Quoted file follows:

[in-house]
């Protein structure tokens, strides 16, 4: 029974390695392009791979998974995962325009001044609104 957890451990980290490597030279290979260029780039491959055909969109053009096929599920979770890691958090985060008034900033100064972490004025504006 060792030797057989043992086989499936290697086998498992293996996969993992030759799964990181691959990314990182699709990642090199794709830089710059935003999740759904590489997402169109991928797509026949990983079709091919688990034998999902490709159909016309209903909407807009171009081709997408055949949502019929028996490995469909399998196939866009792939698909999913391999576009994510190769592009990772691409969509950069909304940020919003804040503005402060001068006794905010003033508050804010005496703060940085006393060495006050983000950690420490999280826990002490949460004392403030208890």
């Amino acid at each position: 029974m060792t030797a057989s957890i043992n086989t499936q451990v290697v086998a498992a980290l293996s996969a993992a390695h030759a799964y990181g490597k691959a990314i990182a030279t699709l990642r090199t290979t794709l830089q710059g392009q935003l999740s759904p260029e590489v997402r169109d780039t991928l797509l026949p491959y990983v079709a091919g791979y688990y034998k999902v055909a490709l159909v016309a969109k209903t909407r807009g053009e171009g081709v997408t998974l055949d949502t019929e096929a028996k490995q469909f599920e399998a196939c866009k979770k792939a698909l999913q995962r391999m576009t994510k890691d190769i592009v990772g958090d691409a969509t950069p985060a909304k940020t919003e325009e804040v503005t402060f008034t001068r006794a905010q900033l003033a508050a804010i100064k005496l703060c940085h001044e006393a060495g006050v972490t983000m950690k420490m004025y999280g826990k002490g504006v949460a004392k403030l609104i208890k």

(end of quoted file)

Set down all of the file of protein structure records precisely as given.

[in-house]
């Protein structure tokens, strides 16, 4: 029974390695392009791979998974995962325009001044609104 957890451990980290490597030279290979260029780039491959055909969109053009096929599920979770890691958090985060008034900033100064972490004025504006 060792030797057989043992086989499936290697086998498992293996996969993992030759799964990181691959990314990182699709990642090199794709830089710059935003999740759904590489997402169109991928797509026949990983079709091919688990034998999902490709159909016309209903909407807009171009081709997408055949949502019929028996490995469909399998196939866009792939698909999913391999576009994510190769592009990772691409969509950069909304940020919003804040503005402060001068006794905010003033508050804010005496703060940085006393060495006050983000950690420490999280826990002490949460004392403030208890």
């Amino acid at each position: 029974m060792t030797a057989s957890i043992n086989t499936q451990v290697v086998a498992a980290l293996s996969a993992a390695h030759a799964y990181g490597k691959a990314i990182a030279t699709l990642r090199t290979t794709l830089q710059g392009q935003l999740s759904p260029e590489v997402r169109d780039t991928l797509l026949p491959y990983v079709a091919g791979y688990y034998k999902v055909a490709l159909v016309a969109k209903t909407r807009g053009e171009g081709v997408t998974l055949d949502t019929e096929a028996k490995q469909f599920e399998a196939c866009k979770k792939a698909l999913q995962r391999m576009t994510k890691d190769i592009v990772g958090d691409a969509t950069p985060a909304k940020t919003e325009e804040v503005t402060f008034t001068r006794a905010q900033l003033a508050a804010i100064k005496l703060c940085h001044e006393a060495g006050v972490t983000m950690k420490m004025y999280g826990k002490g504006v949460a004392k403030l609104i208890k």